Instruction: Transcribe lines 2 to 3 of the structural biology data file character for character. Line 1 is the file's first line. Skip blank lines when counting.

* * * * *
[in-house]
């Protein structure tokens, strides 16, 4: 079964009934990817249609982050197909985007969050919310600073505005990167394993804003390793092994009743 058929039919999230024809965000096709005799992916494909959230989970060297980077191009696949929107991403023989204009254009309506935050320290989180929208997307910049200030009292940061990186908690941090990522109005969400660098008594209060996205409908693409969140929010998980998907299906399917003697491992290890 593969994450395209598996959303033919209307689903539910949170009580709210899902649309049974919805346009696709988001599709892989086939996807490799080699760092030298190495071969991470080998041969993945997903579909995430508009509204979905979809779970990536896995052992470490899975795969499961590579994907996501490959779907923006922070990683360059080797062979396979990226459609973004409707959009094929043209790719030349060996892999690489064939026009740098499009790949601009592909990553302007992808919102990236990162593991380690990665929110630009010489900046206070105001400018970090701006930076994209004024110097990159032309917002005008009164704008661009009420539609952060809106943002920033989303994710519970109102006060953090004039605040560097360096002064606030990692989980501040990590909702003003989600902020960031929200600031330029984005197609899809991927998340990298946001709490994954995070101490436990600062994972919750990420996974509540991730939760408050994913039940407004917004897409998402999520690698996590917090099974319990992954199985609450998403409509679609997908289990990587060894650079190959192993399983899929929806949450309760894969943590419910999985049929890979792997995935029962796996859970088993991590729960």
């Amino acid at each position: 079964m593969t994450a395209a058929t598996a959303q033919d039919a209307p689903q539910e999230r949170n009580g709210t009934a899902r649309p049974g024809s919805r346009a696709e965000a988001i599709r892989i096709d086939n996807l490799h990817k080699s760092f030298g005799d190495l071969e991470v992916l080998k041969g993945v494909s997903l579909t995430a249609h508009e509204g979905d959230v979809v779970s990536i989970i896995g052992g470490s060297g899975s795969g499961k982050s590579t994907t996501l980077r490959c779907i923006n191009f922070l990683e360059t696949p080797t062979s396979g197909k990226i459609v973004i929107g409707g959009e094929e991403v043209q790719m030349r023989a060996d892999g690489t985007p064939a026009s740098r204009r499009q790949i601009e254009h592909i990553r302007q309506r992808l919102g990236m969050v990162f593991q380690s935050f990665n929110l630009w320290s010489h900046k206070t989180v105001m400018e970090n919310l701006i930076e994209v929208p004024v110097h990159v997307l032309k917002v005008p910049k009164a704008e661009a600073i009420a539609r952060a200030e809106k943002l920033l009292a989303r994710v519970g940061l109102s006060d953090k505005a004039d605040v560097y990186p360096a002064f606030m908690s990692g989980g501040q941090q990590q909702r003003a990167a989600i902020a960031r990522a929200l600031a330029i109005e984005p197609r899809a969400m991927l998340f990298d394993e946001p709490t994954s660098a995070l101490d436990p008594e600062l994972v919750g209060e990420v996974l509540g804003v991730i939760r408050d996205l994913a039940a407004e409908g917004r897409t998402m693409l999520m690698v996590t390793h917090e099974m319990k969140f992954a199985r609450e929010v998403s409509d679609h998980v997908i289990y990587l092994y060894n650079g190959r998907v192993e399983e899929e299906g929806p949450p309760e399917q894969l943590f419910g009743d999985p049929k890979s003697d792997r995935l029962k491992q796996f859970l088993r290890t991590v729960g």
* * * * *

């Protein structure tokens, strides 16, 4: 079964009934990817249609982050197909985007969050919310600073505005990167394993804003390793092994009743 058929039919999230024809965000096709005799992916494909959230989970060297980077191009696949929107991403023989204009254009309506935050320290989180929208997307910049200030009292940061990186908690941090990522109005969400660098008594209060996205409908693409969140929010998980998907299906399917003697491992290890 593969994450395209598996959303033919209307689903539910949170009580709210899902649309049974919805346009696709988001599709892989086939996807490799080699760092030298190495071969991470080998041969993945997903579909995430508009509204979905979809779970990536896995052992470490899975795969499961590579994907996501490959779907923006922070990683360059080797062979396979990226459609973004409707959009094929043209790719030349060996892999690489064939026009740098499009790949601009592909990553302007992808919102990236990162593991380690990665929110630009010489900046206070105001400018970090701006930076994209004024110097990159032309917002005008009164704008661009009420539609952060809106943002920033989303994710519970109102006060953090004039605040560097360096002064606030990692989980501040990590909702003003989600902020960031929200600031330029984005197609899809991927998340990298946001709490994954995070101490436990600062994972919750990420996974509540991730939760408050994913039940407004917004897409998402999520690698996590917090099974319990992954199985609450998403409509679609997908289990990587060894650079190959192993399983899929929806949450309760894969943590419910999985049929890979792997995935029962796996859970088993991590729960």
């Amino acid at each position: 079964m593969t994450a395209a058929t598996a959303q033919d039919a209307p689903q539910e999230r949170n009580g709210t009934a899902r649309p049974g024809s919805r346009a696709e965000a988001i599709r892989i096709d086939n996807l490799h990817k080699s760092f030298g005799d190495l071969e991470v992916l080998k041969g993945v494909s997903l579909t995430a249609h508009e509204g979905d959230v979809v779970s990536i989970i896995g052992g470490s060297g899975s795969g499961k982050s590579t994907t996501l980077r490959c779907i923006n191009f922070l990683e360059t696949p080797t062979s396979g197909k990226i459609v973004i929107g409707g959009e094929e991403v043209q790719m030349r023989a060996d892999g690489t985007p064939a026009s740098r204009r499009q790949i601009e254009h592909i990553r302007q309506r992808l919102g990236m969050v990162f593991q380690s935050f990665n929110l630009w320290s010489h900046k206070t989180v105001m400018e970090n919310l701006i930076e994209v929208p004024v110097h990159v997307l032309k917002v005008p910049k009164a704008e661009a600073i009420a539609r952060a200030e809106k943002l920033l009292a989303r994710v519970g940061l109102s006060d953090k505005a004039d605040v560097y990186p360096a002064f606030m908690s990692g989980g501040q941090q990590q909702r003003a990167a989600i902020a960031r990522a929200l600031a330029i109005e984005p197609r899809a969400m991927l998340f990298d394993e946001p709490t994954s660098a995070l101490d436990p008594e600062l994972v919750g209060e990420v996974l509540g804003v991730i939760r408050d996205l994913a039940a407004e409908g917004r897409t998402m693409l999520m690698v996590t390793h917090e099974m319990k969140f992954a199985r609450e929010v998403s409509d679609h998980v997908i289990y990587l092994y060894n650079g190959r998907v192993e399983e899929e299906g929806p949450p309760e399917q894969l943590f419910g009743d999985p049929k890979s003697d792997r995935l029962k491992q796996f859970l088993r290890t991590v729960g």